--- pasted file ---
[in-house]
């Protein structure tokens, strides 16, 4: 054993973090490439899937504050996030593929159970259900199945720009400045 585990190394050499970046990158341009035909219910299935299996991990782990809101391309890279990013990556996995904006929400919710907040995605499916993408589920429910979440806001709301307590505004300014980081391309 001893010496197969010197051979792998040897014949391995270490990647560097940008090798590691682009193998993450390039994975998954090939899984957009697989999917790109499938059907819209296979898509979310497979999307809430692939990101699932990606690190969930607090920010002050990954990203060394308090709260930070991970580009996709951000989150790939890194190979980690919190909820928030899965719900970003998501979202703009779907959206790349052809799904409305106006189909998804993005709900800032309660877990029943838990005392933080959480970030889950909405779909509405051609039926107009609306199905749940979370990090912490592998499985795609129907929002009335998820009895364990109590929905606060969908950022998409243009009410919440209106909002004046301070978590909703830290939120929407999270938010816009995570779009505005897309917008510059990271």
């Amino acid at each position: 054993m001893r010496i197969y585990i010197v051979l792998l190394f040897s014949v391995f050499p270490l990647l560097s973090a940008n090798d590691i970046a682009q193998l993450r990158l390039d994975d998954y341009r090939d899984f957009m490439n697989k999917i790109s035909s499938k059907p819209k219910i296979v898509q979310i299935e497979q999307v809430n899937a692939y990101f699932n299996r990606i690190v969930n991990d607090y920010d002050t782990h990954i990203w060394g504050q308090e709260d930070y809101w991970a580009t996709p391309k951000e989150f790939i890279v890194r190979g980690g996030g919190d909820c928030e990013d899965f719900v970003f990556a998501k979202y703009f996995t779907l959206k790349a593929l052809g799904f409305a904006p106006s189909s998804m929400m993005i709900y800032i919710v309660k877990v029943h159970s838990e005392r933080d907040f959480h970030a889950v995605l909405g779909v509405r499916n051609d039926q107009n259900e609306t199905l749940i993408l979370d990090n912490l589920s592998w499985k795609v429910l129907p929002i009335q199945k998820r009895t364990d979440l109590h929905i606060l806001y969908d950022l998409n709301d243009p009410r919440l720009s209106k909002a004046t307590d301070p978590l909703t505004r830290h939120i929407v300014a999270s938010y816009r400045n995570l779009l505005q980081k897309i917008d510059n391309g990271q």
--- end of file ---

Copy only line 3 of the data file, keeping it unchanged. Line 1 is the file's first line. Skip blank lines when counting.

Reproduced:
């Amino acid at each position: 054993m001893r010496i197969y585990i010197v051979l792998l190394f040897s014949v391995f050499p270490l990647l560097s973090a940008n090798d590691i970046a682009q193998l993450r990158l390039d994975d998954y341009r090939d899984f957009m490439n697989k999917i790109s035909s499938k059907p819209k219910i296979v898509q979310i299935e497979q999307v809430n899937a692939y990101f699932n299996r990606i690190v969930n991990d607090y920010d002050t782990h990954i990203w060394g504050q308090e709260d930070y809101w991970a580009t996709p391309k951000e989150f790939i890279v890194r190979g980690g996030g919190d909820c928030e990013d899965f719900v970003f990556a998501k979202y703009f996995t779907l959206k790349a593929l052809g799904f409305a904006p106006s189909s998804m929400m993005i709900y800032i919710v309660k877990v029943h159970s838990e005392r933080d907040f959480h970030a889950v995605l909405g779909v509405r499916n051609d039926q107009n259900e609306t199905l749940i993408l979370d990090n912490l589920s592998w499985k795609v429910l129907p929002i009335q199945k998820r009895t364990d979440l109590h929905i606060l806001y969908d950022l998409n709301d243009p009410r919440l720009s209106k909002a004046t307590d301070p978590l909703t505004r830290h939120i929407v300014a999270s938010y816009r400045n995570l779009l505005q980081k897309i917008d510059n391309g990271q």